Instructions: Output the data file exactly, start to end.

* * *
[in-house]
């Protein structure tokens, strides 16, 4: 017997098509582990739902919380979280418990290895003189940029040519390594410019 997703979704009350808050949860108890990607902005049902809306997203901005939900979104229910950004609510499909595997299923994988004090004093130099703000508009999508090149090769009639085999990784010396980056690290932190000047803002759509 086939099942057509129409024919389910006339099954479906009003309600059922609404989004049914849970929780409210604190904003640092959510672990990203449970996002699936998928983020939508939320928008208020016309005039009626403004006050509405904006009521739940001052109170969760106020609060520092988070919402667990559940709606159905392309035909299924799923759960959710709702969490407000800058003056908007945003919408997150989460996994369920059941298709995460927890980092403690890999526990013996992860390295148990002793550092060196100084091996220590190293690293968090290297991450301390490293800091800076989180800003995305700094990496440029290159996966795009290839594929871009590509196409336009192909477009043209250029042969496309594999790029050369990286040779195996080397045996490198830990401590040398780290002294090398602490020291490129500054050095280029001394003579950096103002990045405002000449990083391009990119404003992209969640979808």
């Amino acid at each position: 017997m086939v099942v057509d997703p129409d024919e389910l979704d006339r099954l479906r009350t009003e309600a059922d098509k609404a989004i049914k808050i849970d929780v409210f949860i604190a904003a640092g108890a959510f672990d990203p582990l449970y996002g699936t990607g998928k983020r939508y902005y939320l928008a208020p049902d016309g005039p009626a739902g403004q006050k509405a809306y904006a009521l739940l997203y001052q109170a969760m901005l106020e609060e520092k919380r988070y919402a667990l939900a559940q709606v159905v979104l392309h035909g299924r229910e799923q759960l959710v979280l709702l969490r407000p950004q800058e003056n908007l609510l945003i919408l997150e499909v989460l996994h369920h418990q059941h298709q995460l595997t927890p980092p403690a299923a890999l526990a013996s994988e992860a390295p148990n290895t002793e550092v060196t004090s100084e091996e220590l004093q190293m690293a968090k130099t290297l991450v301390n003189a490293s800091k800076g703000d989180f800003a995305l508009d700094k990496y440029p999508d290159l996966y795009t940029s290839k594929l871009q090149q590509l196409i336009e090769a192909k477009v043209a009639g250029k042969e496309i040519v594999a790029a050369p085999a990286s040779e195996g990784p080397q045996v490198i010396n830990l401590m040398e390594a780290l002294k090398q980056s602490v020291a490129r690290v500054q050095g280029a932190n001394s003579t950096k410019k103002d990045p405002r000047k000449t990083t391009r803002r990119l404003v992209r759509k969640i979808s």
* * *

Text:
[in-house]
């Protein structure tokens, strides 16, 4: 017997098509582990739902919380979280418990290895003189940029040519390594410019 997703979704009350808050949860108890990607902005049902809306997203901005939900979104229910950004609510499909595997299923994988004090004093130099703000508009999508090149090769009639085999990784010396980056690290932190000047803002759509 086939099942057509129409024919389910006339099954479906009003309600059922609404989004049914849970929780409210604190904003640092959510672990990203449970996002699936998928983020939508939320928008208020016309005039009626403004006050509405904006009521739940001052109170969760106020609060520092988070919402667990559940709606159905392309035909299924799923759960959710709702969490407000800058003056908007945003919408997150989460996994369920059941298709995460927890980092403690890999526990013996992860390295148990002793550092060196100084091996220590190293690293968090290297991450301390490293800091800076989180800003995305700094990496440029290159996966795009290839594929871009590509196409336009192909477009043209250029042969496309594999790029050369990286040779195996080397045996490198830990401590040398780290002294090398602490020291490129500054050095280029001394003579950096103002990045405002000449990083391009990119404003992209969640979808």
């Amino acid at each position: 017997m086939v099942v057509d997703p129409d024919e389910l979704d006339r099954l479906r009350t009003e309600a059922d098509k609404a989004i049914k808050i849970d929780v409210f949860i604190a904003a640092g108890a959510f672990d990203p582990l449970y996002g699936t990607g998928k983020r939508y902005y939320l928008a208020p049902d016309g005039p009626a739902g403004q006050k509405a809306y904006a009521l739940l997203y001052q109170a969760m901005l106020e609060e520092k919380r988070y919402a667990l939900a559940q709606v159905v979104l392309h035909g299924r229910e799923q759960l959710v979280l709702l969490r407000p950004q800058e003056n908007l609510l945003i919408l997150e499909v989460l996994h369920h418990q059941h298709q995460l595997t927890p980092p403690a299923a890999l526990a013996s994988e992860a390295p148990n290895t002793e550092v060196t004090s100084e091996e220590l004093q190293m690293a968090k130099t290297l991450v301390n003189a490293s800091k800076g703000d989180f800003a995305l508009d700094k990496y440029p999508d290159l996966y795009t940029s290839k594929l871009q090149q590509l196409i336009e090769a192909k477009v043209a009639g250029k042969e496309i040519v594999a790029a050369p085999a990286s040779e195996g990784p080397q045996v490198i010396n830990l401590m040398e390594a780290l002294k090398q980056s602490v020291a490129r690290v500054q050095g280029a932190n001394s003579t950096k410019k103002d990045p405002r000047k000449t990083t391009r803002r990119l404003v992209r759509k969640i979808s």